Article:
So there you have it –we can look forward to an exciting batch of new models to be launched in 2018. Hold on to your helmets, because it looks like a fun year ahead!


In Motorcycle Terms, what’s the difference?

What we assume and the grammar or language we use to describe our assumption can easily change the thought process and behaviour of others. How we describe collisions will affect not only the behaviour but also the responses to motorcycle crash incidents.

Motorcycle crashes and injuries are predictable, preventable actions. The word ‘accident’ promotes the concept that these incidents are beyond human control.

Motorcycle accidents suggest an inevitability and unpredictability of crash incidents. This term inadvertently and incorrectly suggests that crashes cannot be prevented.

A Crash is no Accident!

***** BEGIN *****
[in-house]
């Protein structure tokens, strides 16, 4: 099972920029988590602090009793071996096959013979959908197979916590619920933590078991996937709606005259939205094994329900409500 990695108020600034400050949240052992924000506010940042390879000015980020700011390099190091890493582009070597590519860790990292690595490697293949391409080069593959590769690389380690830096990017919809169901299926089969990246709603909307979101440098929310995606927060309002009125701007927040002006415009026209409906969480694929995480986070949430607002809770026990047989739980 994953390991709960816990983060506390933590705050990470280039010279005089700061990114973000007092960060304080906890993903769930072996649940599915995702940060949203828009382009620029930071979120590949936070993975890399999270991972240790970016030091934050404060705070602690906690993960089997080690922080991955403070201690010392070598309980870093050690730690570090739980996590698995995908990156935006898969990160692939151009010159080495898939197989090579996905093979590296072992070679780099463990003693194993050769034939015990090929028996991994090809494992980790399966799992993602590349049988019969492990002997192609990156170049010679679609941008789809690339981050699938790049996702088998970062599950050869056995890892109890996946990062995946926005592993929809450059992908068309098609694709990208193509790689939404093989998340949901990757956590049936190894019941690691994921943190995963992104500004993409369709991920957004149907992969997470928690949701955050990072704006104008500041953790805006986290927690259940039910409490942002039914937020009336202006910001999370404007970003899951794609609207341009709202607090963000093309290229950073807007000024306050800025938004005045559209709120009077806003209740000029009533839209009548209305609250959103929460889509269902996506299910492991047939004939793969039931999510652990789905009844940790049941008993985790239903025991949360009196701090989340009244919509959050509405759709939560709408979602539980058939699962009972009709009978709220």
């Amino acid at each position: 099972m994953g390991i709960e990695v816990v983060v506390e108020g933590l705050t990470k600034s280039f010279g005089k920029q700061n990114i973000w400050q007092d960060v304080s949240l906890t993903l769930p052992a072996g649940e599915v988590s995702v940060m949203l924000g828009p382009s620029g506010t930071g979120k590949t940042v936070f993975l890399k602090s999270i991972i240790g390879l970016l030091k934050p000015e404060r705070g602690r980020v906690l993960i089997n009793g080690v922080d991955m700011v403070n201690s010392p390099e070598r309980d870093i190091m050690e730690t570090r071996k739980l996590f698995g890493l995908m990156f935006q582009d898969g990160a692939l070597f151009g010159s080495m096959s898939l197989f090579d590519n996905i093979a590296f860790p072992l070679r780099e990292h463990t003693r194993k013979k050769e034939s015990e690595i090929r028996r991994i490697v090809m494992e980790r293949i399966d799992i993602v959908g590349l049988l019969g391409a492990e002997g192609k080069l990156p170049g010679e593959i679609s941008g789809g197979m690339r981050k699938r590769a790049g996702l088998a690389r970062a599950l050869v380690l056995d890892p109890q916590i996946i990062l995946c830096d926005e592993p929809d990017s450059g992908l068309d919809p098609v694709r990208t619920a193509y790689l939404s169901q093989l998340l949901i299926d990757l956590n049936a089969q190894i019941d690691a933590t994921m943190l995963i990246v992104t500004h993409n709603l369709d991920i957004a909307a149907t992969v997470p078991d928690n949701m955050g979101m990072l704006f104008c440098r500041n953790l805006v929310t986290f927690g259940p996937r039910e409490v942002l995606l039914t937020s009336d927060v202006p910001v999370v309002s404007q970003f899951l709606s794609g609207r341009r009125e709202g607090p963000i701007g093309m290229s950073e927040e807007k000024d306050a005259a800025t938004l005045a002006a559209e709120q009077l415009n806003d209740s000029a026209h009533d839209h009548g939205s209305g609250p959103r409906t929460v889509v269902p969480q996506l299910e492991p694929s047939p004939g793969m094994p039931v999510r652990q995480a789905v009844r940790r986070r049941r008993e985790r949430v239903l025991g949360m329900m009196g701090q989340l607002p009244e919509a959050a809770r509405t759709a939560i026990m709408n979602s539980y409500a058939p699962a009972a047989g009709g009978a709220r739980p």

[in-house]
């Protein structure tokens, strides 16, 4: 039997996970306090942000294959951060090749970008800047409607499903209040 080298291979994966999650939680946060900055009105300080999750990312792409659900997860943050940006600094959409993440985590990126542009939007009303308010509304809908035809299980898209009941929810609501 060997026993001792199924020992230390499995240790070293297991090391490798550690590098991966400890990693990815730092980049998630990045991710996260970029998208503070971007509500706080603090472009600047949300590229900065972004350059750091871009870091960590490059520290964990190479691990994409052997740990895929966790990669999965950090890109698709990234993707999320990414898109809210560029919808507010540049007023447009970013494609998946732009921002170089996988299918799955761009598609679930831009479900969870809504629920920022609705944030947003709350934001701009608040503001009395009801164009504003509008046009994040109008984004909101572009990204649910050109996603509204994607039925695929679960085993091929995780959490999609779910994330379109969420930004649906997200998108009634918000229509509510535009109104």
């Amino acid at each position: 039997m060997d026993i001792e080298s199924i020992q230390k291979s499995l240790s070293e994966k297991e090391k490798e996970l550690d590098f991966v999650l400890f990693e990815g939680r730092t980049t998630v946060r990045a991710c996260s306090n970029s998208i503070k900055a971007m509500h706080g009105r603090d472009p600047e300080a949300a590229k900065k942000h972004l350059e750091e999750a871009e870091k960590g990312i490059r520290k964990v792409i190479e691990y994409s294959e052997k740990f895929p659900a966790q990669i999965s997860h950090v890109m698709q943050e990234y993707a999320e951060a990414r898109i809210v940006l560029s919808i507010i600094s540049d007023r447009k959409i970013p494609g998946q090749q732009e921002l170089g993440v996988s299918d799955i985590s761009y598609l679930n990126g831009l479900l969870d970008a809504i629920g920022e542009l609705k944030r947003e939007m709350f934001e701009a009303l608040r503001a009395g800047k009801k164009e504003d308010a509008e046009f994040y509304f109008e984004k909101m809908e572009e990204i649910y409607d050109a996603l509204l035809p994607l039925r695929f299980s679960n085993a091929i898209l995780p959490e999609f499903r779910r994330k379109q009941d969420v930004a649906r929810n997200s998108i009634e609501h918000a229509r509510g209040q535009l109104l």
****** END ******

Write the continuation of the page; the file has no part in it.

It is widely acknowledged that accidents usually result in harm and damage to property, but there is an obscured perception that they happen unintentionally and without malicious intent. However, the term ‘accident’ doe not accurately describe the nature of the crash and has vital limitations.

  • It suggests incidents are random: ‘Accident’ is defined as an event that happens by chance or without apparent or deliberate cause. This term implies that events are unavoidable as opposed to resulting from a choice or greater system failure.